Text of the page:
This odd little book tells the story of Charlotte Salomon, a Jewish artist living in Berlin at a time when Nazism was gaining traction in Germany.
The story commences with Charlotte’s rather grave upbringing, following a series of suicides within her family. As she grows up, we witness the construction of her naïve, dreamy personality and unpredictable nature; as we read Charlotte’s state of mind, we are left concerned that Charlotte is bound for the same fate as her suicidal relatives. Indeed, when she falls in love for the first time, her passion for a man who acts aloof and uncaring reveals an obsessive side of this young girl.
Charlotte soon discovers an outlet for her wild emotions in art and attends a local art college. However, as the escalating Nazi influence begins to exclude her from all aspects of life, she is forced to escape to France. Without giving too much away, Charlotte encounters – though thankfully overcomes – a great many obstacles throughout her life, yet still eventually finds love again before the Nazis re-enter her life.
Based on a true story, the author, David Foenkinos, appears to be obsessed with the life of Charlotte Salomon. Foenkinos regularly enters the text himself, recounting the many months he spent accumulating clues to her life, in order to explain how he wrote about certain events in such detail. Throughout the book, Foenkinos’ fascination with Salomon is overwhelming as he explains a certain connection he feels to this girl who lived so many years ago, in circumstances so different to his own. However, after finishing the book I began to research Charlotte’s art and began to understand; her busy paintings – some colourful, others darker – offer some insight into the confusion and frustration present in this young girl – an individual struggling with her own identity in a turbulent Europe.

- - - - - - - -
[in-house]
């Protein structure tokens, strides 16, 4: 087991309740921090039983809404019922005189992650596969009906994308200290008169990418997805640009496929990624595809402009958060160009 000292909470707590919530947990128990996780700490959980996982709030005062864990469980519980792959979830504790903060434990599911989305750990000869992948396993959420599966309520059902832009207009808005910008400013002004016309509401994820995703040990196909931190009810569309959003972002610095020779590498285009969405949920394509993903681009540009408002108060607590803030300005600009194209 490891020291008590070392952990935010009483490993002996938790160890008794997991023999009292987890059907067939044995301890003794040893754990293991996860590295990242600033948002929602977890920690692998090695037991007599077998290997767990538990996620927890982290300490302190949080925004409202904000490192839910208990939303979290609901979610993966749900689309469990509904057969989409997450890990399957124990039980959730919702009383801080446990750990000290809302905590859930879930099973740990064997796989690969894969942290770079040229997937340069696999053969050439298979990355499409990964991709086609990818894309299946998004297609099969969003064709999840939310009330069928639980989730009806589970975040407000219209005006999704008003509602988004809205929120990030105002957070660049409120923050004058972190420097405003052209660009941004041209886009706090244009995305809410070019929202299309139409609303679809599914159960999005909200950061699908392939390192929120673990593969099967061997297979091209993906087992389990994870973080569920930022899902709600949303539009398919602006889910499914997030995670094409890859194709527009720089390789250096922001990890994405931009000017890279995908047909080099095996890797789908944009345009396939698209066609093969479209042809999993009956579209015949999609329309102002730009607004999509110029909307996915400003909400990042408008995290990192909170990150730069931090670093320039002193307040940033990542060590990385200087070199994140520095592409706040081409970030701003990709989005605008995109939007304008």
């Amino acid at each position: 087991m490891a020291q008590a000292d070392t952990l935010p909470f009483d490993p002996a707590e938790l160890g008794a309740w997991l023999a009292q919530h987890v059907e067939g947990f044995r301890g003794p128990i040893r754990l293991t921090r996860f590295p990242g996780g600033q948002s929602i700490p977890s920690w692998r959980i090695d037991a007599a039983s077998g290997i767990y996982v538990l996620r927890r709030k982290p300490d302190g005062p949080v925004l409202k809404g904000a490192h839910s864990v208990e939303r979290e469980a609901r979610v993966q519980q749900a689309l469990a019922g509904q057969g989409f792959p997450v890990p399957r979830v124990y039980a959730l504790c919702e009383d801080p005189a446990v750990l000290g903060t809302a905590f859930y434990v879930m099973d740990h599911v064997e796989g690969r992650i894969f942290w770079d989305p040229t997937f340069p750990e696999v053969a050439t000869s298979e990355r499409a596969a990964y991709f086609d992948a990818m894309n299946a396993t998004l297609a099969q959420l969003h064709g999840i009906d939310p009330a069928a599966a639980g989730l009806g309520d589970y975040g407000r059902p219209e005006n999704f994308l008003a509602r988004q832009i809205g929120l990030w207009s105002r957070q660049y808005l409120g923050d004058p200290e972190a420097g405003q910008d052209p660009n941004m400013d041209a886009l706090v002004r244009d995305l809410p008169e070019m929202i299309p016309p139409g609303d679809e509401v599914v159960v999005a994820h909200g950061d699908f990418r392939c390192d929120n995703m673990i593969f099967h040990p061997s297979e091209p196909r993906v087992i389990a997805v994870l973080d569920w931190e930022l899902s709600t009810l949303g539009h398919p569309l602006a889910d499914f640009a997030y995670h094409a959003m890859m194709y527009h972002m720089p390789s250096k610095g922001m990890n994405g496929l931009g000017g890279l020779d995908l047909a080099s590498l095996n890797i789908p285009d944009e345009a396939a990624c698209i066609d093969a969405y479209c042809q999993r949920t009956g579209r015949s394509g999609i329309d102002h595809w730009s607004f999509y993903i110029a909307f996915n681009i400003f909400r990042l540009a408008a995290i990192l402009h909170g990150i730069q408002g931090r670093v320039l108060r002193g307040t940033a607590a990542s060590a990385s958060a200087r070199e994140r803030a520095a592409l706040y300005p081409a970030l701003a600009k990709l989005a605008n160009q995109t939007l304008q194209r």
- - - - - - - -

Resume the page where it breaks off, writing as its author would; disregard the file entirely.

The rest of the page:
Opening this book, one could easily mistake it for a book of poems; the format of each page looks like poetry, each verse consisting of a series of one-line sentences. This makes the book a very quick and easy read; indeed, it is sometimes very elegant in its simplicity. However, there is no rhyme linking each sentence and, often, it lacks a necessary rhythm. Some parts of the book flow beautifully and effectively reflect Charlotte’s own whimsical nature; other sections feel a little forced. It seems that Foenkinos tried to condense such complex life stories into these one-liners that the reader is left wanting to know about the secondary figures in Charlotte’s narrative.
Salomon herself is remembered fondly by a small number of people and those who know of her are instantly fascinated. Her life can best be summarised with the title of one of her own art collections: Life? Or Theatre?
The whimsical, heart-breaking and fast-paced writing style within this novel captures Charlotte well. Unfortunately, it is not enough to make this work a wholly satisfying read.
Charlotte by David Foenkinos
Photo courtesy of Canongate